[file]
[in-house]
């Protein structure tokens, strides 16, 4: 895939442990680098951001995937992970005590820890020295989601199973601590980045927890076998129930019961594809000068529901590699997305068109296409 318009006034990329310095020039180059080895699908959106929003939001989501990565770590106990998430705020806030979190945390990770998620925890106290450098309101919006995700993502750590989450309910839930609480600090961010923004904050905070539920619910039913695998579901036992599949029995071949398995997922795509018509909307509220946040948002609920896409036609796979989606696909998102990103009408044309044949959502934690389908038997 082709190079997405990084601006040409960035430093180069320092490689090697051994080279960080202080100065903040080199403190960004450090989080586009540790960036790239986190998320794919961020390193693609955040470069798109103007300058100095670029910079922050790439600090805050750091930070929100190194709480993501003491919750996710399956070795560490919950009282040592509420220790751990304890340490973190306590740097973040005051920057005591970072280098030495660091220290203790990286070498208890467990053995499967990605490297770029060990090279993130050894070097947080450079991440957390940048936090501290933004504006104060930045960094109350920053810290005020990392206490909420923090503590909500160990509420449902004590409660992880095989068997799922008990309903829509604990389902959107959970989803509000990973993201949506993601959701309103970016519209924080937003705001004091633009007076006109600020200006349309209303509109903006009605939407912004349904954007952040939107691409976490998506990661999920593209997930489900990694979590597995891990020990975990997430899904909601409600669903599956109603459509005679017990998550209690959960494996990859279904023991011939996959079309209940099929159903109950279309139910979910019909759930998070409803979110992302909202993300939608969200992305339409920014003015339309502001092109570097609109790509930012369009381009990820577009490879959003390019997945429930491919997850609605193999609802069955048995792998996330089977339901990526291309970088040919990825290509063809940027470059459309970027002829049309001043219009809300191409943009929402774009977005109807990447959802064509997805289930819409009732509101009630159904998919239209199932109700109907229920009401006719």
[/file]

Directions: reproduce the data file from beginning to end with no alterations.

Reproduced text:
[in-house]
């Protein structure tokens, strides 16, 4: 895939442990680098951001995937992970005590820890020295989601199973601590980045927890076998129930019961594809000068529901590699997305068109296409 318009006034990329310095020039180059080895699908959106929003939001989501990565770590106990998430705020806030979190945390990770998620925890106290450098309101919006995700993502750590989450309910839930609480600090961010923004904050905070539920619910039913695998579901036992599949029995071949398995997922795509018509909307509220946040948002609920896409036609796979989606696909998102990103009408044309044949959502934690389908038997 082709190079997405990084601006040409960035430093180069320092490689090697051994080279960080202080100065903040080199403190960004450090989080586009540790960036790239986190998320794919961020390193693609955040470069798109103007300058100095670029910079922050790439600090805050750091930070929100190194709480993501003491919750996710399956070795560490919950009282040592509420220790751990304890340490973190306590740097973040005051920057005591970072280098030495660091220290203790990286070498208890467990053995499967990605490297770029060990090279993130050894070097947080450079991440957390940048936090501290933004504006104060930045960094109350920053810290005020990392206490909420923090503590909500160990509420449902004590409660992880095989068997799922008990309903829509604990389902959107959970989803509000990973993201949506993601959701309103970016519209924080937003705001004091633009007076006109600020200006349309209303509109903006009605939407912004349904954007952040939107691409976490998506990661999920593209997930489900990694979590597995891990020990975990997430899904909601409600669903599956109603459509005679017990998550209690959960494996990859279904023991011939996959079309209940099929159903109950279309139910979910019909759930998070409803979110992302909202993300939608969200992305339409920014003015339309502001092109570097609109790509930012369009381009990820577009490879959003390019997945429930491919997850609605193999609802069955048995792998996330089977339901990526291309970088040919990825290509063809940027470059459309970027002829049309001043219009809300191409943009929402774009977005109807990447959802064509997805289930819409009732509101009630159904998919239209199932109700109907229920009401006719």